We must defend Kamal Thapa’s right to maintain his party’s position on Hindu state but we should reject his call for Nepal as Hindu state.
Kamal Thapa, Chairman of the Rastriya Prajatantra Party (RPP), is the luckiest person in contemporary Nepali politics.
Fresh off the unification of the RPP, elevation to the post of party chairman and reintegration into the government as Deputy Prime Minister, Thapa faced the risk of being marginalized in a crowded political field with local election looming.
The Election Commission then abruptly decided to expunge RPP’s positions on ‘Nepal as a Hindu state’ and ‘constitutional monarchy’ from the party’s manifesto. The commission said the positions contravened the constitution, which had clearly established a secular republic.
Why the commission wanted to be distracted by taking on Thapa at a time when it is struggling to print ballot papers on time remains a mystery. It is not clear that the commission has the authority to adjudicate on a party’s poll plank in the first place. So the commission was wrong on its decision on the RPP’s manifesto.
Thapa stuck to the commission’s decision like super-glue on steroids. In a fiery speech denouncing the decision, he said he would approach the Supreme Court seeking recourse but promptly sent his party workers spilling on to the streets. He announced mass agitation across the country.
The commission’s decision provided Thapa the perfect launch pad to use his stands on Hindu state and constitutional monarchy to jostle for space in a crowded political field. That night, before he went to bed, Thapa may have prayed to his Hindu Gods, thanked the commission and sipped his favorite single-malt in celebration.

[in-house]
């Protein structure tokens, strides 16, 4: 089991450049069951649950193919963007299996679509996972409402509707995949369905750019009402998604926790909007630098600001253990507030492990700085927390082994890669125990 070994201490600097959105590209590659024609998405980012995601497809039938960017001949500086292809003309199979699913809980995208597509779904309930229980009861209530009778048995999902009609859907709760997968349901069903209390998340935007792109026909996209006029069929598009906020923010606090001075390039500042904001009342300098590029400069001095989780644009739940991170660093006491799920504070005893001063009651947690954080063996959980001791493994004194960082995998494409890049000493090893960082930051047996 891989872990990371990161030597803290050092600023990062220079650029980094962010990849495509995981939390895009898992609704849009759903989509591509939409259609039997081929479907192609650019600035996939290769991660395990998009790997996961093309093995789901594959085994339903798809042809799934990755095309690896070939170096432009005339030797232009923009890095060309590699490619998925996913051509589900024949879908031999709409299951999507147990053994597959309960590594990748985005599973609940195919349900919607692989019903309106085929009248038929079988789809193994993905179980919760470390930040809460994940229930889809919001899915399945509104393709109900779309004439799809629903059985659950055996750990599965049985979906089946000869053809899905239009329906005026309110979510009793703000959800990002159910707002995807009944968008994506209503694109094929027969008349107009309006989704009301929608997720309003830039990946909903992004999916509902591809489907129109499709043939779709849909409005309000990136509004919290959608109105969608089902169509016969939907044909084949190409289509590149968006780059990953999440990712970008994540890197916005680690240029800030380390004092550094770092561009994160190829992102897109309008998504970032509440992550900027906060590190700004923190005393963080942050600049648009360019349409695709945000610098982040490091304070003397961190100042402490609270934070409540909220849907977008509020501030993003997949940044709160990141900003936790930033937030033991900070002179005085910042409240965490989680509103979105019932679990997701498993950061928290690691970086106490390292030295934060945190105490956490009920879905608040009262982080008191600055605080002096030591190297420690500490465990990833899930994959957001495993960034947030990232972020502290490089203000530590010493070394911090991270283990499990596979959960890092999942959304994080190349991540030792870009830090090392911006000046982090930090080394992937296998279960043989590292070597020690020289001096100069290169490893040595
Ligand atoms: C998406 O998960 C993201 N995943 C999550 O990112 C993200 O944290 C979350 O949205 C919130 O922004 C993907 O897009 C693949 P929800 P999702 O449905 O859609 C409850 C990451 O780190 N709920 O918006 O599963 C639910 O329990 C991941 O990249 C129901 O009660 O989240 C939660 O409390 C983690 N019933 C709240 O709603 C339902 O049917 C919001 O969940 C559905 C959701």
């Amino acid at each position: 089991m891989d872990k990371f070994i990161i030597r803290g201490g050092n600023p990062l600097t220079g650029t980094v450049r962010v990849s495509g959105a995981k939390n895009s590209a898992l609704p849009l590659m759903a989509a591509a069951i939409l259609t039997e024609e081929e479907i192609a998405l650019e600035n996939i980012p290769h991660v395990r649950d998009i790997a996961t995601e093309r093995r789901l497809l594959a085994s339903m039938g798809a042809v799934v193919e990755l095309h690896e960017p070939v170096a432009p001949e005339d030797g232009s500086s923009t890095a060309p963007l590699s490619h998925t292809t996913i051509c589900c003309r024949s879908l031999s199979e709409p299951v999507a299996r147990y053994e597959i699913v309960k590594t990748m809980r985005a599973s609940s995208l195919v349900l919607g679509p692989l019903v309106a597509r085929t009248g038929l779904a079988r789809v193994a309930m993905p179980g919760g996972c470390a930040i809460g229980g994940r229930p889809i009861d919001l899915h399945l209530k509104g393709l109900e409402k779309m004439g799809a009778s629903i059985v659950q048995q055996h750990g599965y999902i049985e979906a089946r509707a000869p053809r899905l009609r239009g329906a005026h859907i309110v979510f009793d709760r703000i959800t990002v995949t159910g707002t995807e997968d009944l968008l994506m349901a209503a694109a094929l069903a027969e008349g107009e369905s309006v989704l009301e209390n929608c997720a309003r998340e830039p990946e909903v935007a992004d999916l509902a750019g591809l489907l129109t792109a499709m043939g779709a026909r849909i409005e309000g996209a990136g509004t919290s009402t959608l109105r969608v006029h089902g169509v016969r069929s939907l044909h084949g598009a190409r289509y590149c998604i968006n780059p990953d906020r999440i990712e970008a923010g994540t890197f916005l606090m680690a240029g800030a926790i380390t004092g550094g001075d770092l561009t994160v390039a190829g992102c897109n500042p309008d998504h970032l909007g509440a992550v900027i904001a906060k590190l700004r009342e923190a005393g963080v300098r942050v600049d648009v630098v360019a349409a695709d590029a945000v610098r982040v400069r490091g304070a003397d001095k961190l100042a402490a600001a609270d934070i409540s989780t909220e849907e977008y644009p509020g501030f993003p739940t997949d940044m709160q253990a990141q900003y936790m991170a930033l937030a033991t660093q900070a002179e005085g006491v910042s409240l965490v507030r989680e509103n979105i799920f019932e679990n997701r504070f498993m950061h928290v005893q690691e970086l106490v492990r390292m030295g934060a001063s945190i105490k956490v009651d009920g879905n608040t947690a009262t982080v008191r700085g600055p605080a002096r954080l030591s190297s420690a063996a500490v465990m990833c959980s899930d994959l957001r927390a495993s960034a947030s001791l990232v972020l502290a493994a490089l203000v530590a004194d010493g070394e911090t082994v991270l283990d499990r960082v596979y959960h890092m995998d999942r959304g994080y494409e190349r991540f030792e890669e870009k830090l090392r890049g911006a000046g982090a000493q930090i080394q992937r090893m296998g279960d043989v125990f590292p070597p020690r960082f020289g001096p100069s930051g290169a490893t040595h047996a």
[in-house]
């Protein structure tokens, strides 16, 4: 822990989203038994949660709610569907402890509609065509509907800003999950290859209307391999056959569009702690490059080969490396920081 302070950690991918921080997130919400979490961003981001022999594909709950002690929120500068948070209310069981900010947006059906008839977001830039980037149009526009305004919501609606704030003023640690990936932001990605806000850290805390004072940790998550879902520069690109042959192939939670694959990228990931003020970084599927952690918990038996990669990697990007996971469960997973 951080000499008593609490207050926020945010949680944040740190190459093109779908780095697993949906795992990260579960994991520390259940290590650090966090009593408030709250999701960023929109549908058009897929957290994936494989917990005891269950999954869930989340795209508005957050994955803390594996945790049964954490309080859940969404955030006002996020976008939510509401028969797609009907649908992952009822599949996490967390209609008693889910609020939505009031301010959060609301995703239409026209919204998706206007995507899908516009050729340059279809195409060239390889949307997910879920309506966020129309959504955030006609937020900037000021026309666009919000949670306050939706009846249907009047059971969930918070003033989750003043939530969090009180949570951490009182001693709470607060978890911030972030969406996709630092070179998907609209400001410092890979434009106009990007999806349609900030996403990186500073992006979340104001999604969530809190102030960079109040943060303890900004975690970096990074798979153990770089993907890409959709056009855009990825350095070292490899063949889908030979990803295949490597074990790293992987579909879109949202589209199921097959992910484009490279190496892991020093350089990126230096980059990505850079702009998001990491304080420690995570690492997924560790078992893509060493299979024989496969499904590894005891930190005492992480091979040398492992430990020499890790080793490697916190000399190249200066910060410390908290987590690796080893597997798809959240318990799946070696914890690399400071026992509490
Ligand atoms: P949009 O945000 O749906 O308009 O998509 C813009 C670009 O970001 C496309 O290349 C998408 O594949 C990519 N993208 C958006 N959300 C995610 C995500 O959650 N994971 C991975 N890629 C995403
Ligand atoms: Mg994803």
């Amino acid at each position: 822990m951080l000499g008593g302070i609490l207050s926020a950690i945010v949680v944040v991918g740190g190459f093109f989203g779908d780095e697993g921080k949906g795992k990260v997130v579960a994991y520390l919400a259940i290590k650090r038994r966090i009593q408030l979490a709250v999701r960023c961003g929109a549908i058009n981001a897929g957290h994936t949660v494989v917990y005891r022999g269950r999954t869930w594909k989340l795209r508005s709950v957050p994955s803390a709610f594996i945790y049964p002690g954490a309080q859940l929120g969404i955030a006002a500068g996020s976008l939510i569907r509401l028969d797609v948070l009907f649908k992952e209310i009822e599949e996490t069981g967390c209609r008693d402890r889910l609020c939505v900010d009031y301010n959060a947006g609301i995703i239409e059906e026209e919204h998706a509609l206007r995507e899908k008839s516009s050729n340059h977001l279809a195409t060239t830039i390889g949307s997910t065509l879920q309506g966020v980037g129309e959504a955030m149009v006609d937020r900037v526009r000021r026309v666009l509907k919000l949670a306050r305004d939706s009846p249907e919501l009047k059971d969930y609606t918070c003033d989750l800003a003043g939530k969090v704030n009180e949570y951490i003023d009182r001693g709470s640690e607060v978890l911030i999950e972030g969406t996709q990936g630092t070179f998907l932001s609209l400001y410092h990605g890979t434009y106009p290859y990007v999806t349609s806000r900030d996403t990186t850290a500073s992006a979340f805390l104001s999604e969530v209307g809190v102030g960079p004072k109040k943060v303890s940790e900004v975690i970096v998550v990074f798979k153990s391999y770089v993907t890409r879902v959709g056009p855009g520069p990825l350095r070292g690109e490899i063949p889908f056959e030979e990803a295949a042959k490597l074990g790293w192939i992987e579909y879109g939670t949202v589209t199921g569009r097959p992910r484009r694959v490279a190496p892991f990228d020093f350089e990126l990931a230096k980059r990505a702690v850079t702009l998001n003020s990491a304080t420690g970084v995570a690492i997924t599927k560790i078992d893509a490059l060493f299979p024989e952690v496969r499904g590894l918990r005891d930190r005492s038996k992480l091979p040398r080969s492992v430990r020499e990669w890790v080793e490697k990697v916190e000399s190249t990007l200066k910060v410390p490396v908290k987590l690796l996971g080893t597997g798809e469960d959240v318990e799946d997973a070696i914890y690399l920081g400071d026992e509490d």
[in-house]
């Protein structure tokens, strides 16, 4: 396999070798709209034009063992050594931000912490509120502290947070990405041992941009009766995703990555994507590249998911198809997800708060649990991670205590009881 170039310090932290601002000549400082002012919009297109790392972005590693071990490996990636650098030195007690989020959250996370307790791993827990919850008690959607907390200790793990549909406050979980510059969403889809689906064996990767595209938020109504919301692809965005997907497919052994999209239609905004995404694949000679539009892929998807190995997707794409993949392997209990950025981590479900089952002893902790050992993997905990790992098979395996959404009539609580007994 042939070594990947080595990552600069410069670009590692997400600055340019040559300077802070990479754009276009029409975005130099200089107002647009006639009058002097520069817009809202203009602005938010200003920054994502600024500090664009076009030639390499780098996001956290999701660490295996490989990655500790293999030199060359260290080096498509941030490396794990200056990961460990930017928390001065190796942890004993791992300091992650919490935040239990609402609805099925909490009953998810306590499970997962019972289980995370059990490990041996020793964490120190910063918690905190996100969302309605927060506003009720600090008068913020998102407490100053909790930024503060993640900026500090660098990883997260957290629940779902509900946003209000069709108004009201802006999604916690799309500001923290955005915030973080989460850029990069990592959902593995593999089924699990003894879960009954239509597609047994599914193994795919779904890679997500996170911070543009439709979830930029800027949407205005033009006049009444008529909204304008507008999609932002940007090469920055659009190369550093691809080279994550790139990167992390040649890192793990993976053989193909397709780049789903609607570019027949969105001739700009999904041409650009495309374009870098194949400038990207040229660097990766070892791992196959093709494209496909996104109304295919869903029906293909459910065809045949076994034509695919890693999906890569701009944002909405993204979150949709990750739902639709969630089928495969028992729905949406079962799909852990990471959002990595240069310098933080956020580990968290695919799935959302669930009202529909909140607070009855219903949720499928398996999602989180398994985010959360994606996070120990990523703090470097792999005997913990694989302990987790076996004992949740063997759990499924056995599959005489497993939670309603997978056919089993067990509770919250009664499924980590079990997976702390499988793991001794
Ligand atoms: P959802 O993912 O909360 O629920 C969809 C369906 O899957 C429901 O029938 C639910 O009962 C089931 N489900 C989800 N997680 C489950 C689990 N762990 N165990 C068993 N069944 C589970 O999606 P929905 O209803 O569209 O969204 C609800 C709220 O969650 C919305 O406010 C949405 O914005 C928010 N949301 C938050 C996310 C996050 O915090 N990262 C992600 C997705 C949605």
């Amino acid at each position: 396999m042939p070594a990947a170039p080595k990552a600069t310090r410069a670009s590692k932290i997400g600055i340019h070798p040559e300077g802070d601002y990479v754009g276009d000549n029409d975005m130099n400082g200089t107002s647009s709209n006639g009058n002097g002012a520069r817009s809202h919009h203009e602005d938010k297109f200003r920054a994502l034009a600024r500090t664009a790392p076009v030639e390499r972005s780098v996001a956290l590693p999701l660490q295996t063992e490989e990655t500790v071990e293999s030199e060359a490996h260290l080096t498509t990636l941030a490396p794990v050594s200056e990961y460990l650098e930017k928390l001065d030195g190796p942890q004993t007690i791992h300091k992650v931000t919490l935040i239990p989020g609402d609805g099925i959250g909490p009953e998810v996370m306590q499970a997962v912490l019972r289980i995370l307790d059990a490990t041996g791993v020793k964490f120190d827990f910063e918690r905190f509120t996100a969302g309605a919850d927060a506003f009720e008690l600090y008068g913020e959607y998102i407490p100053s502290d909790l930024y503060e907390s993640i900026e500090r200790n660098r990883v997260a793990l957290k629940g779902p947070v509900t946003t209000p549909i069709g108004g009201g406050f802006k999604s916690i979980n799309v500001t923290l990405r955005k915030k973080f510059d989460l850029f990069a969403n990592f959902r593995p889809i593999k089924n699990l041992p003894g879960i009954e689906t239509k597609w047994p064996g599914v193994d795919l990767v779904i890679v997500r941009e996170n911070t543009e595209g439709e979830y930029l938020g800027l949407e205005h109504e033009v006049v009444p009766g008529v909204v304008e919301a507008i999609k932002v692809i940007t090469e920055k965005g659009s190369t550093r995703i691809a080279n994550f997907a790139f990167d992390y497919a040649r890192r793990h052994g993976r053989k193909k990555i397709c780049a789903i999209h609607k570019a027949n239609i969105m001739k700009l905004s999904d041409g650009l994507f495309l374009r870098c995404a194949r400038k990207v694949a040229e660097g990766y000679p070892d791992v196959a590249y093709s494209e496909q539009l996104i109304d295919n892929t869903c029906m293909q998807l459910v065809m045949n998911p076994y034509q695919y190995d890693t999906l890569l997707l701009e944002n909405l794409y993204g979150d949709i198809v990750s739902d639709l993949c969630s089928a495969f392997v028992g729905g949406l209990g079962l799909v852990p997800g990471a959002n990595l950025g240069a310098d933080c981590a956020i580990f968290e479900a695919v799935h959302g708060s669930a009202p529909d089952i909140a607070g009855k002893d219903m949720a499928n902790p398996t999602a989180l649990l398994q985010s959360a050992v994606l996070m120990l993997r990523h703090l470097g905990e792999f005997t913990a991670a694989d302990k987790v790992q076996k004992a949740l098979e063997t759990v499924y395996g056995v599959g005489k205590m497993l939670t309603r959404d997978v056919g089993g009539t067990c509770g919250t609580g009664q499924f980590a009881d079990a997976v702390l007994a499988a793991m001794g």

Defending Thapa against the commission’s arbitrariness doesn’t make him correct. His case for a Hindu state is faulty and if adopted, would risk fundamentally destroying the most sacred essence of Nepal, our Hindu religion.
Writing in the party’s website, Thapa asserts that the demand for secularism was never a part of the people’s movement. He argues that it was rammed through at the last minute by Western powers. He singles out the British Ambassador and the European Union (EU) for actively lobbying for secularism. Political parties at the time, he asserts, accepted secularism because they benefited by pushing the interests of external powers.
Thapa is being disingenuous. Like other politicians in Nepal, he is quick to blame “external powers”, never questioning his own limitations and failures. As foreign minister and deputy prime minister, he has had ample authority to investigate the British, EU or other external powers for any misdeeds, including influencing the adoption of secularism. He never did.
Thapa continues to claim that external powers are intentionally pushing secularism for their own interests. But at no point, even while in power, has he publicly stood up to these external powers and initiated action—nor will he ever. Blaming foreign powers while never actually standing up to them doesn’t make Thapa a Hindu warrior; it makes him either a coward or a liar.
Thapa estimates that 94 percent of Nepalis belong to Sanatana Dharma, the broad family encompassing Hinduism. He argues that not explicitly upholding the beliefs of this overwhelming majority would undermine the very identity of Nepal, erode Hindu values, encourage conversion to other religions (through monetary enticements, of course) and run the risk of communal conflict. In short, without Hinduism as the religion of the state, there will be no basis for peace or stability, he argues. Thapa’s case for a Hindu state is based on false fear.